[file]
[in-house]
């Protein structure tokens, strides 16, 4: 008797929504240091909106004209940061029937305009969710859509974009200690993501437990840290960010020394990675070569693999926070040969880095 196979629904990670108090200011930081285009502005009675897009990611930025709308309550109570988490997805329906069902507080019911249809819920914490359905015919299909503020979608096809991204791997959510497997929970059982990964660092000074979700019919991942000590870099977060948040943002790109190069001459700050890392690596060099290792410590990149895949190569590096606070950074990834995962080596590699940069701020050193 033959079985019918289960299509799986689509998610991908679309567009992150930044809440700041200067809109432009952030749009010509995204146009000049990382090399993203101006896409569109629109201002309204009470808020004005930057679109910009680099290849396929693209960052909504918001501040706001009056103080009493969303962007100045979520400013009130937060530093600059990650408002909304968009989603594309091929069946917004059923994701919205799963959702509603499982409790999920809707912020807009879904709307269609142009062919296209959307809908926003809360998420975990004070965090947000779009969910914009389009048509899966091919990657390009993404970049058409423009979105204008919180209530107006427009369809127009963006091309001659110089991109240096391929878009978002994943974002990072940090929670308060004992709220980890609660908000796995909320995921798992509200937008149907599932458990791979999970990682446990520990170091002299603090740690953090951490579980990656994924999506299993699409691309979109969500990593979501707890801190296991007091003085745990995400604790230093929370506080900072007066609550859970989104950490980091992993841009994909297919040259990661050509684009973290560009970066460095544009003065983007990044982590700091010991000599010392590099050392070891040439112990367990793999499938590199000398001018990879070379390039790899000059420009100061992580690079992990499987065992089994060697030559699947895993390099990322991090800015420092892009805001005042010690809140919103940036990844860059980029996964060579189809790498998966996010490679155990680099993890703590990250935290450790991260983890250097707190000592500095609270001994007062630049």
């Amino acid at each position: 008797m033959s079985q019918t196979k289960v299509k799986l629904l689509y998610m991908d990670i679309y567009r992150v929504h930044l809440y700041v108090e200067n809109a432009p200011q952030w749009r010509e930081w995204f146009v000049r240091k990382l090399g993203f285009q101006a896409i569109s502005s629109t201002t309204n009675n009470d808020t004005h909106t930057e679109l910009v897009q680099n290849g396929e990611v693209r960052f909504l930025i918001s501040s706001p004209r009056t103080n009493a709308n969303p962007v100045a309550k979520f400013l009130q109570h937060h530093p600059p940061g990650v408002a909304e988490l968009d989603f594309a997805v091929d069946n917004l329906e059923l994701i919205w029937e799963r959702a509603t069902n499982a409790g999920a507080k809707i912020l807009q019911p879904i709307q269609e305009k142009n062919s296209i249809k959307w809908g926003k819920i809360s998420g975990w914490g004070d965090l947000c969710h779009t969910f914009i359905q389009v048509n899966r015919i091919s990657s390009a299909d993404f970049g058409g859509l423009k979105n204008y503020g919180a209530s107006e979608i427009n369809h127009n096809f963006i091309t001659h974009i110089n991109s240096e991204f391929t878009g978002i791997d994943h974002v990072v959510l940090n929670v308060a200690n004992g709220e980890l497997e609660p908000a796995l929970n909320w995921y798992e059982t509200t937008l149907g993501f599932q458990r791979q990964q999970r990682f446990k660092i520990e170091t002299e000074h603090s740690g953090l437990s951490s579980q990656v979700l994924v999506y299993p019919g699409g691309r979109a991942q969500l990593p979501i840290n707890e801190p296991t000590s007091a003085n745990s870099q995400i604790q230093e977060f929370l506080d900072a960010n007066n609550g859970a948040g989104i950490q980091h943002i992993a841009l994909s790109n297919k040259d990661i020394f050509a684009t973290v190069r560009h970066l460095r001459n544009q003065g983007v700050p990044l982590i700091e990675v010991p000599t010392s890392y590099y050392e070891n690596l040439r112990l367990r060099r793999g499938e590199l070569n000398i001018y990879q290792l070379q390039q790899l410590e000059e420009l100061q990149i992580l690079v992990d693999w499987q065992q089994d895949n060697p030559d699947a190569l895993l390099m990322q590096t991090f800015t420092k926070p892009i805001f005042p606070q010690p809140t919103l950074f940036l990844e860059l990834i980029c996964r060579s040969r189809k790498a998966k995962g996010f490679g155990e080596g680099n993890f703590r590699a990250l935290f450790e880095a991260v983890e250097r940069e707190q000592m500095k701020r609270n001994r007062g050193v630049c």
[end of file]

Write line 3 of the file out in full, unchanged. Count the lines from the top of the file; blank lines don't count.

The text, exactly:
């Amino acid at each position: 008797m033959s079985q019918t196979k289960v299509k799986l629904l689509y998610m991908d990670i679309y567009r992150v929504h930044l809440y700041v108090e200067n809109a432009p200011q952030w749009r010509e930081w995204f146009v000049r240091k990382l090399g993203f285009q101006a896409i569109s502005s629109t201002t309204n009675n009470d808020t004005h909106t930057e679109l910009v897009q680099n290849g396929e990611v693209r960052f909504l930025i918001s501040s706001p004209r009056t103080n009493a709308n969303p962007v100045a309550k979520f400013l009130q109570h937060h530093p600059p940061g990650v408002a909304e988490l968009d989603f594309a997805v091929d069946n917004l329906e059923l994701i919205w029937e799963r959702a509603t069902n499982a409790g999920a507080k809707i912020l807009q019911p879904i709307q269609e305009k142009n062919s296209i249809k959307w809908g926003k819920i809360s998420g975990w914490g004070d965090l947000c969710h779009t969910f914009i359905q389009v048509n899966r015919i091919s990657s390009a299909d993404f970049g058409g859509l423009k979105n204008y503020g919180a209530s107006e979608i427009n369809h127009n096809f963006i091309t001659h974009i110089n991109s240096e991204f391929t878009g978002i791997d994943h974002v990072v959510l940090n929670v308060a200690n004992g709220e980890l497997e609660p908000a796995l929970n909320w995921y798992e059982t509200t937008l149907g993501f599932q458990r791979q990964q999970r990682f446990k660092i520990e170091t002299e000074h603090s740690g953090l437990s951490s579980q990656v979700l994924v999506y299993p019919g699409g691309r979109a991942q969500l990593p979501i840290n707890e801190p296991t000590s007091a003085n745990s870099q995400i604790q230093e977060f929370l506080d900072a960010n007066n609550g859970a948040g989104i950490q980091h943002i992993a841009l994909s790109n297919k040259d990661i020394f050509a684009t973290v190069r560009h970066l460095r001459n544009q003065g983007v700050p990044l982590i700091e990675v010991p000599t010392s890392y590099y050392e070891n690596l040439r112990l367990r060099r793999g499938e590199l070569n000398i001018y990879q290792l070379q390039q790899l410590e000059e420009l100061q990149i992580l690079v992990d693999w499987q065992q089994d895949n060697p030559d699947a190569l895993l390099m990322q590096t991090f800015t420092k926070p892009i805001f005042p606070q010690p809140t919103l950074f940036l990844e860059l990834i980029c996964r060579s040969r189809k790498a998966k995962g996010f490679g155990e080596g680099n993890f703590r590699a990250l935290f450790e880095a991260v983890e250097r940069e707190q000592m500095k701020r609270n001994r007062g050193v630049c």